The Familiar 3 Rs and a Smaller Triathlon Footprint – Part 1

The Familiar 3 Rs and a Smaller Triathlon Footprint – Part 1


Safe to say that the sport of triathlon comes with a not-insignificant environmental impact. We consume a lot of ‘food’ in aluminized plastic packaging. We ride bikes made of a material that is virtually un-recyclable. We travel to training and travel to races. We wear clothing that produces microscopic plastic waste.

And before you think that this is going to be a massive guilt trip, I’ll put up my hand and own my own sport-related, environmental indiscretions. There are now two time trial bikes in my basement. Two. Who needs two TT bikes?? I am also looking to upgrade my essentially brand new watch to one that was just announced. So this series won’t be that series. I promise that you will see no photos of marine life choking on plastic straws. Instead, this will be a list of tips I’ve come across – and many that I already use – to reduce my own impact on our shared biosphere.

In part one of the story, I look at 3 ways you can reduce waste while still enjoying the shit out of your sport!

  1. Unwrap it!

Without doubt, the greatest solid waste stream in endurance sport takes the form of single-use, plastic wrappers, pouches, and bottles. Here’s some math:

  • A typical Ironman long ride is 6 hours
  • I like to see athletes get up to at least 75g of carbs per hour
  • A typical energy gel contains 25g of carbs

During that long ride, an athlete could easily go through 6x (75g / 25g) = 18 gels. 18 unrecyclable, take-forever-to-decompose, aluminized pieces of trash. Or 6 sport drink bottles, or 9 energy bar wrappers.

Fortunately, this is one of the easiest fixes on this list.

  • If you like gels, consider buying a gel flask and the gels themselves in bulk. I know that both Hammer Nutrition and Gu sell gels in large containers. Better yet, switch to maple syrup! I love the stuff. It is as natural as you get, cheaper than gels, and tends to be tolerated very well by most athletes.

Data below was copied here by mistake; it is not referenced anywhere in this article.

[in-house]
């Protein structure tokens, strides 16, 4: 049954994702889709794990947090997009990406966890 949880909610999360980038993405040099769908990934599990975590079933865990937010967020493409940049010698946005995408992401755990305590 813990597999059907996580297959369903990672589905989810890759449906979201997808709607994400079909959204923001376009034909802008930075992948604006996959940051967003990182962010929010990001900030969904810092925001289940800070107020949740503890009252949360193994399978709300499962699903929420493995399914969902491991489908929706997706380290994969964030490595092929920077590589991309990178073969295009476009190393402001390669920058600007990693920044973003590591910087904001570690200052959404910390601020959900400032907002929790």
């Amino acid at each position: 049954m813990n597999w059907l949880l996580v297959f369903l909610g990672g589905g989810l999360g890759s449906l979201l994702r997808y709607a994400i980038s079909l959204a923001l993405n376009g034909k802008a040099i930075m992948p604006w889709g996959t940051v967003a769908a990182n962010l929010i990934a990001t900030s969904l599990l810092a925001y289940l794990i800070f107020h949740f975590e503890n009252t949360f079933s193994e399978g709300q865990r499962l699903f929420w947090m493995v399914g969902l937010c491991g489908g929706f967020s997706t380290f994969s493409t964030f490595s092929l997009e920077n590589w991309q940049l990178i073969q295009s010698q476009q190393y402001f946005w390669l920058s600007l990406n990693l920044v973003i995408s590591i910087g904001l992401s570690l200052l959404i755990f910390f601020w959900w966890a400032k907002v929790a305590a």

• Instead of ready-to-drink sport drink, buy the powdered product in bulk and use it in your own bottles. It’s easier to carry too, so all you need is water when you stop to fill up. Plus, with powder, you can custom tailor the concentration.
  • Replace bars with homemade edibles or dry fruit. Bonus points for wrapping them in waxed cloth and not plastic.
  1. Keep it local

The big name, big crowd races are super fun. I will not dispute that here. But traveling for races does leave a footprint. We are lucky to live in a healthy triathlon market with a variety of homegrown options for races up to the half (un)-Ironman distance. Sure, they may not carry that M-dot logo, but the work to get from start to finish is very much the same! Plus – much like shopping local – when you patronize local races, you directly support the business of triathlon in your back yard.

If you’re in Southern Ontario, check out the Toronto Triathlon Festival, Multisport Canada, and the Subaru Triathlon Series. I’ve raced them all, and can speak to having a blast at every event

  1. Launder smart

There has been much attention paid to the plastic pollution ending up in waterways. Microplastics and nanoplastics (think micro, but smaller) are being detected in marine wildlife. While long-term effects are not yet clear, they are not likely to be positive. Interestingly, one significant stream of household micro and nanoplastic waste comes from the laundering of polyester fabrics. So, all that sport laundry that you do – you know, the fourth discipline in triathlon training – it turns out, that it’s shedding invisible, plastic fibers each time that it is washed. Given the ubiquity and quantity of polyester in all sports apparel, it’s important to take steps.

A German company Guppyfriend, has created a microfiber laundry bag that claims to both reduce the ‘shed’ of polyester kit as well as capturing any fibers that do come free. So not only are you greatly reducing the environmental impact of your mountains of sport laundry, your favourite team kit will likely last a lot longer.

Thanks for reading! In part 2, we will look at ways to reuse our used-up sport kit.

And if you have any suggestions, please comment below.

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